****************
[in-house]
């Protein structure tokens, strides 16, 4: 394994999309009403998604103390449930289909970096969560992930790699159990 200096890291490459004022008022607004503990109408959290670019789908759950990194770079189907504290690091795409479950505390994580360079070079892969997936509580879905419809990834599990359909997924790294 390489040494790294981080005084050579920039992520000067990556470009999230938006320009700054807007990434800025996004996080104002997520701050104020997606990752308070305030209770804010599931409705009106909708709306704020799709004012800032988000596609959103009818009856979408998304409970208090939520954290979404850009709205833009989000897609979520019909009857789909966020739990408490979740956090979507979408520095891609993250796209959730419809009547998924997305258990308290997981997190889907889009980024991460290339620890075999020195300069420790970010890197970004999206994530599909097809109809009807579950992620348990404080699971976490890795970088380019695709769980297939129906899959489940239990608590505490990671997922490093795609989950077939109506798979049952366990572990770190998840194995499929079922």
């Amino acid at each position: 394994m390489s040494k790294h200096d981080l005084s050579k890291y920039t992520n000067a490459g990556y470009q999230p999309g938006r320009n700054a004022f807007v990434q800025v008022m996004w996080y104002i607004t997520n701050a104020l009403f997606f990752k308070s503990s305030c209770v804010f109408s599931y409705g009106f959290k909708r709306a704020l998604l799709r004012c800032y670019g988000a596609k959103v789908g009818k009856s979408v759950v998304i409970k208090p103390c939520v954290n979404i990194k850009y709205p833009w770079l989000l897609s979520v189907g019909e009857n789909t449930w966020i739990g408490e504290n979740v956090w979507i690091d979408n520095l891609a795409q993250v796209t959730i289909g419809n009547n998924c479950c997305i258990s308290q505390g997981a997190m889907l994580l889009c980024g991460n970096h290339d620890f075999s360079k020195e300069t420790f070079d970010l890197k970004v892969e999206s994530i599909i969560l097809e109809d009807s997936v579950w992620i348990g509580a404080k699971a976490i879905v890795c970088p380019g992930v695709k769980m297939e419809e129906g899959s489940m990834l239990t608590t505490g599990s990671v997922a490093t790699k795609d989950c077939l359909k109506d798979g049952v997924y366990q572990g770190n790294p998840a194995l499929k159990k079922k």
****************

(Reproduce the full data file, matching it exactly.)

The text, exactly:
[in-house]
């Protein structure tokens, strides 16, 4: 394994999309009403998604103390449930289909970096969560992930790699159990 200096890291490459004022008022607004503990109408959290670019789908759950990194770079189907504290690091795409479950505390994580360079070079892969997936509580879905419809990834599990359909997924790294 390489040494790294981080005084050579920039992520000067990556470009999230938006320009700054807007990434800025996004996080104002997520701050104020997606990752308070305030209770804010599931409705009106909708709306704020799709004012800032988000596609959103009818009856979408998304409970208090939520954290979404850009709205833009989000897609979520019909009857789909966020739990408490979740956090979507979408520095891609993250796209959730419809009547998924997305258990308290997981997190889907889009980024991460290339620890075999020195300069420790970010890197970004999206994530599909097809109809009807579950992620348990404080699971976490890795970088380019695709769980297939129906899959489940239990608590505490990671997922490093795609989950077939109506798979049952366990572990770190998840194995499929079922």
């Amino acid at each position: 394994m390489s040494k790294h200096d981080l005084s050579k890291y920039t992520n000067a490459g990556y470009q999230p999309g938006r320009n700054a004022f807007v990434q800025v008022m996004w996080y104002i607004t997520n701050a104020l009403f997606f990752k308070s503990s305030c209770v804010f109408s599931y409705g009106f959290k909708r709306a704020l998604l799709r004012c800032y670019g988000a596609k959103v789908g009818k009856s979408v759950v998304i409970k208090p103390c939520v954290n979404i990194k850009y709205p833009w770079l989000l897609s979520v189907g019909e009857n789909t449930w966020i739990g408490e504290n979740v956090w979507i690091d979408n520095l891609a795409q993250v796209t959730i289909g419809n009547n998924c479950c997305i258990s308290q505390g997981a997190m889907l994580l889009c980024g991460n970096h290339d620890f075999s360079k020195e300069t420790f070079d970010l890197k970004v892969e999206s994530i599909i969560l097809e109809d009807s997936v579950w992620i348990g509580a404080k699971a976490i879905v890795c970088p380019g992930v695709k769980m297939e419809e129906g899959s489940m990834l239990t608590t505490g599990s990671v997922a490093t790699k795609d989950c077939l359909k109506d798979g049952v997924y366990q572990g770190n790294p998840a194995l499929k159990k079922k």